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What should I write in a sympathy card? You are carefully thinking about sympathy card messages for your condolence card. This is a good thing! It is very wise to be conscientious about what you say or write to someone experiencing grief and loss.
For anyone who has lost a loved one, you know that there are many things people say with good intentions that are still insensitive and even hurtful.
For those who have not lost a loved one, you cannot fathom what it is like. So it is doubly important to be considerate in how you express your love and sympathy to those who are grieving as you write your sympathy card messages.
Here is our guide on how to express condolences with sincerity yet without offending. We highlight the best tips and quotes along with what to say and also what not to say in a sympathy card.
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Table of Contents
Say something. You need to acknowledge their loss. Writing a sympathy card is a great start, and you can also call and leave a voicemail, send a text, talk to them the next time you see them in person. At the very least, taking the effort to acknowledge their loss tells the grieving person that the person they loved so deeply matters to you.
Hand-write a note. Go beyond whatever sentiment is on the card and put in the effort to say something in your own words. It can be a very brief line expressing love and sympathy or you can fill up the card. Pick up a pen and write something, it shows that you care.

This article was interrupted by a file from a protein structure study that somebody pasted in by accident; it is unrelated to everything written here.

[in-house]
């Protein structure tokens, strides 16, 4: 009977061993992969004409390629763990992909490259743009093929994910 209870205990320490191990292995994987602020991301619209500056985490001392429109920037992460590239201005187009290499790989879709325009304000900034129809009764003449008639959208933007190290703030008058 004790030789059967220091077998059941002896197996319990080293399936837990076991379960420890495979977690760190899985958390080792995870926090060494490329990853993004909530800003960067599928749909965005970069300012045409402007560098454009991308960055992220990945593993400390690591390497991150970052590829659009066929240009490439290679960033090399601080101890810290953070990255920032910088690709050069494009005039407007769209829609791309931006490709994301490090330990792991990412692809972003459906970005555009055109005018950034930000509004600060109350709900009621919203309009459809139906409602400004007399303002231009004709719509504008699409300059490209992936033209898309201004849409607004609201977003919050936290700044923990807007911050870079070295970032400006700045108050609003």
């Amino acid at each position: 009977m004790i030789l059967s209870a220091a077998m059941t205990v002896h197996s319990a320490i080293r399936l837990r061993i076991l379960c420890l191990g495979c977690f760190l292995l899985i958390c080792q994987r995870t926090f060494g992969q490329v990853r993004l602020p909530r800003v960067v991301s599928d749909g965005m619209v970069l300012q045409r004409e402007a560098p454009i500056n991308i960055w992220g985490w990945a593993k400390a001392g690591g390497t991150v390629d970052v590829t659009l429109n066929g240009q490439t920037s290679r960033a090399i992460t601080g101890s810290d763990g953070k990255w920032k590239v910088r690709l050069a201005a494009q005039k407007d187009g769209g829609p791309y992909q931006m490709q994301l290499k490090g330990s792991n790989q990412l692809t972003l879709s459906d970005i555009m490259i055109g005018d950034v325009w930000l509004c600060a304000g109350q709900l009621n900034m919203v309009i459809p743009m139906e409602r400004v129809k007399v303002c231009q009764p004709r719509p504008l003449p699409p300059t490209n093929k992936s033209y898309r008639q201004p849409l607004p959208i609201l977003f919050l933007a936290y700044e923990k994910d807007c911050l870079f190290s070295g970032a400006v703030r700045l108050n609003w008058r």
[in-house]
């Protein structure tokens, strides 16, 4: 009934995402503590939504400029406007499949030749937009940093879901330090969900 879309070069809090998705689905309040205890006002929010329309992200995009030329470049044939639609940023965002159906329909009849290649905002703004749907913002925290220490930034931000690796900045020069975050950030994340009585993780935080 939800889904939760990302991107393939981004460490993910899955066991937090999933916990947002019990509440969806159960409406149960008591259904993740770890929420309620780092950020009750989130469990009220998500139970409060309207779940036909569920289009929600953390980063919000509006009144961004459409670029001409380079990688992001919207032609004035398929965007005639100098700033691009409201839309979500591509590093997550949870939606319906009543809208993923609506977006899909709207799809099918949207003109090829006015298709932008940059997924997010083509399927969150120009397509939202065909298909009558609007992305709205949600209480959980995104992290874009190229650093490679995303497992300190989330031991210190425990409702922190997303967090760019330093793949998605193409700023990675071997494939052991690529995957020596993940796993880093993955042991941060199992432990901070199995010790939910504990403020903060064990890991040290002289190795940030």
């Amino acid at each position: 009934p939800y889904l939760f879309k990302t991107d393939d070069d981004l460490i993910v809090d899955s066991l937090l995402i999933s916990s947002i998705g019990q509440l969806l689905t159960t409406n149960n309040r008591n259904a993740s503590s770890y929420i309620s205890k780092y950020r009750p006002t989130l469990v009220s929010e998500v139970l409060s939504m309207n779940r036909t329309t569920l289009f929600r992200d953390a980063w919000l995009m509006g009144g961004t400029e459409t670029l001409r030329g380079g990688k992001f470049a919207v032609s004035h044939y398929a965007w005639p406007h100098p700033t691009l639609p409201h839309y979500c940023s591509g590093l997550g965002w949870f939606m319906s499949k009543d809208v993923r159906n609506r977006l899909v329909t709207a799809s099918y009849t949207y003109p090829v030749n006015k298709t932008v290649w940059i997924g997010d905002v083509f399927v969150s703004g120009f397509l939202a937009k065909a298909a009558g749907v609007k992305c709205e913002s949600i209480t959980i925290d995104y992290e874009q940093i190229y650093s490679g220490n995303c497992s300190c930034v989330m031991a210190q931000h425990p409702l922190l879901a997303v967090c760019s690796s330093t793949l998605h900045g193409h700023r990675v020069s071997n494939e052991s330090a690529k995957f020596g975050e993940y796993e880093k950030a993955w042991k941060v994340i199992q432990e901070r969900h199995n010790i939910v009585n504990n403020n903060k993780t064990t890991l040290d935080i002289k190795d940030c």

Say the decedent’s name. For some reason, people can be hesitant to say the deceased person’s name around mourners. Perhaps it is an effort to avoid stirring up unpleasant memories or bringing up intense emotions. But there are few things better to a grieving person’s ears than to hear their loved one’s name. And there are few things better than to see their loved one’s name written out on a card.
Include a photograph. One of the few things that might be better than hearing the decedent’s name is to receive a previously unseen photograph of their loved one. It is a great gift, which some describe as almost like getting one extra moment of their life. A new photograph is a treasure. If you have a photo of the departed loved one, print it out and include it in the card with a note that says “I thought you might like this photo of [name].”
Tell a story or memory. If you have shared special times with the deceased, write out a brief memory or story. A funny story, or something that illustrates the person’s kindness, creativity, or passion. Perhaps include it on a separate sheet of paper if it is longer than a few lines. This is another way that you can share an “extra moment” of their life, and it will be treasured more than you know.
Do not try to reinvent the wheel, and keep in mind that there is no magical phrase that you can say that will make it all better. The best thing you can do is simply say something. Acknowledge the loss, say their name, acknowledge the grief and pain, and let them know you care.
Here are some brief sympathy card messages you should totally steal, tweak, mix, and match to hand-write into your sympathy card.
Use this as a starter template to say something simple yet true and meaningful about the person.
[Name] was a [attribute #1] who [attribute #2]. He/she will be greatly missed.
Every loss and every person’s grief is different. Even though you may have experienced a similar situation or a similar loss, it is neither helpful nor true to say that you know how the person is feeling.
Also, while it is natural to want to empathize, it does not help the grieving person to know about your loss. Do not try to make it about yourself, so avoid making these types of comments.